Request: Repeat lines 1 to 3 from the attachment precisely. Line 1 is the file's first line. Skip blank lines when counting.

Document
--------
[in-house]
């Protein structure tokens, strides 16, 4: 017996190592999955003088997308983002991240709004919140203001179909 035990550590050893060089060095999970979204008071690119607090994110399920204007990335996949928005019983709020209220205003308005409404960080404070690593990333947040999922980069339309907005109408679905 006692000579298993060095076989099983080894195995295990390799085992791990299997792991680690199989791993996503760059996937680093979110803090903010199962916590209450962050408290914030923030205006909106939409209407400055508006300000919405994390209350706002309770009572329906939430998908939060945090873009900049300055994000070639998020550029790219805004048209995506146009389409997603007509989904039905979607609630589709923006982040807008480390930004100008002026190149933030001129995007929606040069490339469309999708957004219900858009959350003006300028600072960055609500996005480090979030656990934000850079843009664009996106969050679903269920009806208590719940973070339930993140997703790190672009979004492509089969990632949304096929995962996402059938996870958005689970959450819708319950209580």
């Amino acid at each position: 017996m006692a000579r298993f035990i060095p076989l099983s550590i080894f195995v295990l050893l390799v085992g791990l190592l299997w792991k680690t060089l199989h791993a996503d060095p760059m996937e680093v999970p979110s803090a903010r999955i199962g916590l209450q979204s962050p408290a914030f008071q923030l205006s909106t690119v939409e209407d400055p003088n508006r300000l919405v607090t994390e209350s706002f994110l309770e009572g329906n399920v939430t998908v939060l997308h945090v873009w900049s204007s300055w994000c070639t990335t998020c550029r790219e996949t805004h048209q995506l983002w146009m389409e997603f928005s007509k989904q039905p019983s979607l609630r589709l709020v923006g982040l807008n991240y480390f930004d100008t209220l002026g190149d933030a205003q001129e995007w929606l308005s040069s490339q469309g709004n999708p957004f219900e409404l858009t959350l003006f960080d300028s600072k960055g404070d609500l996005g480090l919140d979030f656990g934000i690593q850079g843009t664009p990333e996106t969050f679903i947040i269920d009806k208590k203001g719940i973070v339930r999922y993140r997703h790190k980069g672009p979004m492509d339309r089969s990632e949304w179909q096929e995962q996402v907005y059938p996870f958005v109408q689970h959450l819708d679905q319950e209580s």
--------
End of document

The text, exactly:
[in-house]
């Protein structure tokens, strides 16, 4: 017996190592999955003088997308983002991240709004919140203001179909 035990550590050893060089060095999970979204008071690119607090994110399920204007990335996949928005019983709020209220205003308005409404960080404070690593990333947040999922980069339309907005109408679905 006692000579298993060095076989099983080894195995295990390799085992791990299997792991680690199989791993996503760059996937680093979110803090903010199962916590209450962050408290914030923030205006909106939409209407400055508006300000919405994390209350706002309770009572329906939430998908939060945090873009900049300055994000070639998020550029790219805004048209995506146009389409997603007509989904039905979607609630589709923006982040807008480390930004100008002026190149933030001129995007929606040069490339469309999708957004219900858009959350003006300028600072960055609500996005480090979030656990934000850079843009664009996106969050679903269920009806208590719940973070339930993140997703790190672009979004492509089969990632949304096929995962996402059938996870958005689970959450819708319950209580």
């Amino acid at each position: 017996m006692a000579r298993f035990i060095p076989l099983s550590i080894f195995v295990l050893l390799v085992g791990l190592l299997w792991k680690t060089l199989h791993a996503d060095p760059m996937e680093v999970p979110s803090a903010r999955i199962g916590l209450q979204s962050p408290a914030f008071q923030l205006s909106t690119v939409e209407d400055p003088n508006r300000l919405v607090t994390e209350s706002f994110l309770e009572g329906n399920v939430t998908v939060l997308h945090v873009w900049s204007s300055w994000c070639t990335t998020c550029r790219e996949t805004h048209q995506l983002w146009m389409e997603f928005s007509k989904q039905p019983s979607l609630r589709l709020v923006g982040l807008n991240y480390f930004d100008t209220l002026g190149d933030a205003q001129e995007w929606l308005s040069s490339q469309g709004n999708p957004f219900e409404l858009t959350l003006f960080d300028s600072k960055g404070d609500l996005g480090l919140d979030f656990g934000i690593q850079g843009t664009p990333e996106t969050f679903i947040i269920d009806k208590k203001g719940i973070v339930r999922y993140r997703h790190k980069g672009p979004m492509d339309r089969s990632e949304w179909q096929e995962q996402v907005y059938p996870f958005v109408q689970h959450l819708d679905q319950e209580s």